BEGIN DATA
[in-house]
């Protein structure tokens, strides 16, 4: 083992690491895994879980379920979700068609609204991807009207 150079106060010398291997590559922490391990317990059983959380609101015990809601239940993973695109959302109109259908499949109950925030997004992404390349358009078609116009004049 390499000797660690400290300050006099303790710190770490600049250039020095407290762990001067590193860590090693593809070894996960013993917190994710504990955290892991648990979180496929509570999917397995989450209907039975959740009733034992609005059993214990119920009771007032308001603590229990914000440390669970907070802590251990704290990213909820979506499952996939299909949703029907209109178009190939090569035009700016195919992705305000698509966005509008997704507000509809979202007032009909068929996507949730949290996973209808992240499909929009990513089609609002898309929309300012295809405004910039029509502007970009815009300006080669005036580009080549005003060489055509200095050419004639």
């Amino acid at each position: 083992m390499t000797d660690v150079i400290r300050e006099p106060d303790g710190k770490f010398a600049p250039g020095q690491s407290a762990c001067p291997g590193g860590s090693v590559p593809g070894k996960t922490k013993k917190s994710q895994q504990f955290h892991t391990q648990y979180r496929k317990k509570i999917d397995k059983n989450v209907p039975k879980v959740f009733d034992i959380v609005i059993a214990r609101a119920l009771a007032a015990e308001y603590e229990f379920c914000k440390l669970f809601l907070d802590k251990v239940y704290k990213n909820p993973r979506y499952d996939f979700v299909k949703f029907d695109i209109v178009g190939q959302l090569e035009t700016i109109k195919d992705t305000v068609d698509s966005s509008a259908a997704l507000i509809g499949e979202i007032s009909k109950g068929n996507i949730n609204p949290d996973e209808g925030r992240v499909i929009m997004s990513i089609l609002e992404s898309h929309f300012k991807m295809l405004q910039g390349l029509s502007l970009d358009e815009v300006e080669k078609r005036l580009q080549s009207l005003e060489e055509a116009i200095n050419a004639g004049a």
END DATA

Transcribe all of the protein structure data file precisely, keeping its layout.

[in-house]
């Protein structure tokens, strides 16, 4: 083992690491895994879980379920979700068609609204991807009207 150079106060010398291997590559922490391990317990059983959380609101015990809601239940993973695109959302109109259908499949109950925030997004992404390349358009078609116009004049 390499000797660690400290300050006099303790710190770490600049250039020095407290762990001067590193860590090693593809070894996960013993917190994710504990955290892991648990979180496929509570999917397995989450209907039975959740009733034992609005059993214990119920009771007032308001603590229990914000440390669970907070802590251990704290990213909820979506499952996939299909949703029907209109178009190939090569035009700016195919992705305000698509966005509008997704507000509809979202007032009909068929996507949730949290996973209808992240499909929009990513089609609002898309929309300012295809405004910039029509502007970009815009300006080669005036580009080549005003060489055509200095050419004639």
């Amino acid at each position: 083992m390499t000797d660690v150079i400290r300050e006099p106060d303790g710190k770490f010398a600049p250039g020095q690491s407290a762990c001067p291997g590193g860590s090693v590559p593809g070894k996960t922490k013993k917190s994710q895994q504990f955290h892991t391990q648990y979180r496929k317990k509570i999917d397995k059983n989450v209907p039975k879980v959740f009733d034992i959380v609005i059993a214990r609101a119920l009771a007032a015990e308001y603590e229990f379920c914000k440390l669970f809601l907070d802590k251990v239940y704290k990213n909820p993973r979506y499952d996939f979700v299909k949703f029907d695109i209109v178009g190939q959302l090569e035009t700016i109109k195919d992705t305000v068609d698509s966005s509008a259908a997704l507000i509809g499949e979202i007032s009909k109950g068929n996507i949730n609204p949290d996973e209808g925030r992240v499909i929009m997004s990513i089609l609002e992404s898309h929309f300012k991807m295809l405004q910039g390349l029509s502007l970009d358009e815009v300006e080669k078609r005036l580009q080549s009207l005003e060489e055509a116009i200095n050419a004639g004049a």